Once you have collected, cleaned and identified the pieces of data you need for your next presentation with your boss or client, your next step is to figure out the best way to present these findings. It’s hard to convey your message using numbers on their own. Visual aids allow you to explain your results and tell a relevant story which will make it easier for your audience to understand and engage with your report and findings.  

The challenge for most businesses today is that they have a lot of data, more than they actually need. This can be seen as either a blessing or a curse. With so much available data it can become overwhelming to filter through it all. This sometimes results in feeling the need to showcase all the findings – Suppress that feeling! Think about the story you are trying to tell and focus on the KPIs that are truly relevant. If the data doesn’t add value to your report or presentation – it has no place in it. 

Here are a few points to keep in mind when building your report:

Stick to simple: If you have a good story and the data to back it up, you don’t need flashy charts. The classics are always reliable and will be easier to understand by the audience. These include:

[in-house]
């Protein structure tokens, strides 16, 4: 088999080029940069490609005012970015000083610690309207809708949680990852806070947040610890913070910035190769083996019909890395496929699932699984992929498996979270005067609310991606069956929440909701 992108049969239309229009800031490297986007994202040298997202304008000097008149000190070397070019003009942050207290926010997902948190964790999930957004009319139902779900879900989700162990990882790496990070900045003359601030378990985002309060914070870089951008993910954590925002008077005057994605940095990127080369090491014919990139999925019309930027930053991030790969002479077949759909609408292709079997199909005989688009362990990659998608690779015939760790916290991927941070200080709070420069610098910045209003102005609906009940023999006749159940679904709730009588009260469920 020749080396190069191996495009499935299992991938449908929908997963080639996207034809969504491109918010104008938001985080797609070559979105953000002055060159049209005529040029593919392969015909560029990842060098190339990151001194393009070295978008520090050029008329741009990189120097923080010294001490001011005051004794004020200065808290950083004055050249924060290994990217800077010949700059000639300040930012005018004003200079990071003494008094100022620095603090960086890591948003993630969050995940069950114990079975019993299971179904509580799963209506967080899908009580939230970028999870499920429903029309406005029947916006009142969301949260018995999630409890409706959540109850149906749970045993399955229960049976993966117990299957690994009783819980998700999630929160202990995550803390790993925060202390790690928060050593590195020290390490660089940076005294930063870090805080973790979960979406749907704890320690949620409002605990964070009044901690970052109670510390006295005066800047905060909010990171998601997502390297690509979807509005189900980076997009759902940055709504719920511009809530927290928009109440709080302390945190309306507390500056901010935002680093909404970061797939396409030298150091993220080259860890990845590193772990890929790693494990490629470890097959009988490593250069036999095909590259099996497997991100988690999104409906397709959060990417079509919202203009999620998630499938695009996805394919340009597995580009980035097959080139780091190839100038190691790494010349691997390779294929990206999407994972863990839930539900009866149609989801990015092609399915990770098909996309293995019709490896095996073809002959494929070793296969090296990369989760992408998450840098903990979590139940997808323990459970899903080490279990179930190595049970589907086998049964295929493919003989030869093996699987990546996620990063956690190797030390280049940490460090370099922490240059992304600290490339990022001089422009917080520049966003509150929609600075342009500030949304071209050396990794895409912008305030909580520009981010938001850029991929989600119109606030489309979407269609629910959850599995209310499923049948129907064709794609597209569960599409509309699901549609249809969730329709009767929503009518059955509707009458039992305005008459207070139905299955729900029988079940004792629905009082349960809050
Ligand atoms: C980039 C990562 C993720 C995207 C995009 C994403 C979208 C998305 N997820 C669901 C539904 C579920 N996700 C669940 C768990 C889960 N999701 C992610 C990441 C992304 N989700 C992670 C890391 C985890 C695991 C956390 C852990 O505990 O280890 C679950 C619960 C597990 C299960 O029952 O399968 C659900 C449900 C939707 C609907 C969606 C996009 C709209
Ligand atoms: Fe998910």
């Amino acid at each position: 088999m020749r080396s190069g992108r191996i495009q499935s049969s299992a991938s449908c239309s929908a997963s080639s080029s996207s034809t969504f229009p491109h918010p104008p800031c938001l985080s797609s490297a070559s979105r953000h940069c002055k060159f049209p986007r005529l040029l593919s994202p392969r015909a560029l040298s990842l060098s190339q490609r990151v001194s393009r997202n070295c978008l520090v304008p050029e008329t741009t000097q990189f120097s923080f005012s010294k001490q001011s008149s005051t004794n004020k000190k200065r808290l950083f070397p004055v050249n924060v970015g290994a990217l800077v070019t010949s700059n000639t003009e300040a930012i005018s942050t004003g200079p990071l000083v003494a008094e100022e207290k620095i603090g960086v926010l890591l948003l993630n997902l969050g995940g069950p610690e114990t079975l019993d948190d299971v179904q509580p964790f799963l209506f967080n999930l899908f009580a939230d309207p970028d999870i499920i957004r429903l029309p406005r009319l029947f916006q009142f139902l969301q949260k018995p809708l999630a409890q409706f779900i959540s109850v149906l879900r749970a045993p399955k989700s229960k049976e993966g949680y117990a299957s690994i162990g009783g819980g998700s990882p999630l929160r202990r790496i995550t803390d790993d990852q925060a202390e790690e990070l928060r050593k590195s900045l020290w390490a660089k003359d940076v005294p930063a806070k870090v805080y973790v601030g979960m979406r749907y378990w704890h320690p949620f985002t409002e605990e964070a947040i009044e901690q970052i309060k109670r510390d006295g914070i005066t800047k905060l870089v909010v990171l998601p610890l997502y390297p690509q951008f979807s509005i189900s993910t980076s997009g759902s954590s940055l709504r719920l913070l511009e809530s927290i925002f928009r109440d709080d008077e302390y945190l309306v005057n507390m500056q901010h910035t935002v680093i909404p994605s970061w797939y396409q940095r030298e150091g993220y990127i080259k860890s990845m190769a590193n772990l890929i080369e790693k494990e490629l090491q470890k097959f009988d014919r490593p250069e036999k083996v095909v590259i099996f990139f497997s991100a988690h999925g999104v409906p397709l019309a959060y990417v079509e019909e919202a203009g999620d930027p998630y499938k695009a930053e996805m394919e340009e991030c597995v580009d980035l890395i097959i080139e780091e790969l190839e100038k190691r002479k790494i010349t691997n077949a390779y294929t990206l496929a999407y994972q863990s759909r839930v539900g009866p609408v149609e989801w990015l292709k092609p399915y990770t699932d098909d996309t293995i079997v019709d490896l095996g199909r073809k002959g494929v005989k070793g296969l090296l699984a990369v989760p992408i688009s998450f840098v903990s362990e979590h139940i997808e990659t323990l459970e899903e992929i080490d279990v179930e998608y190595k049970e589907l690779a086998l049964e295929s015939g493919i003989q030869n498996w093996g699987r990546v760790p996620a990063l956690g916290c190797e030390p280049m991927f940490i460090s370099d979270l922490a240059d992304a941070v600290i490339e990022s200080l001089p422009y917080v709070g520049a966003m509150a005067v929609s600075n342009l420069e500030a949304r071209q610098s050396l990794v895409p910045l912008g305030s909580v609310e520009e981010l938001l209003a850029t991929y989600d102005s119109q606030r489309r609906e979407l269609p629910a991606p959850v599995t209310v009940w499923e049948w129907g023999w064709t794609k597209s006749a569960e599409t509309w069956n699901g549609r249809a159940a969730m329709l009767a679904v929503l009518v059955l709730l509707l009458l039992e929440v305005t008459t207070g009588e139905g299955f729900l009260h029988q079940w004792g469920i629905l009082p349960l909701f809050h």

• Bar graph
  • Stacked bar graph
  • Line graph
  • Table
  • Pie chart (only when you’re dividing a total into smaller pieces)

Think about your audience: For a successful presentation it is key to understand who you’re talking to. The same data, however important, might not be as relevant to a salesperson as it will to a marketer. Each team has their own goals and KPIs, so when you’re drafting your report tailor it to their individual needs. Some quick questions you should ask yourself are:

  • Who is going to see this report/dashboard? 
  • Do they need a granular view of the data or would a more holistic approach work best?
  • What is the purpose of this report? Showing campaign success, forecasting, sales trends from the past quarter, etc
  • Do I have all the relevant KPIs? 
  • Is my data telling a cohesive story?
  • Am I highlighting actionable insights?

Fit and finish: This might not sound as important but after all, you’re using visuals as the main vehicle to tell your story. The last thing you want is for your audience to be distracted by a non-critical detail, instead of deriving meaning from it. When finishing your report keep in mind correct chart and data points labelling, consistent brand colours and font sizes across all reports and insights.

These points will help you storyboard a concise and effective report that adds value by answering important questions and suggesting actionable items supported by your visualized data.

Need help assessing your own data and insights or defining your KPIs? Contact us today to learn more about how we can help.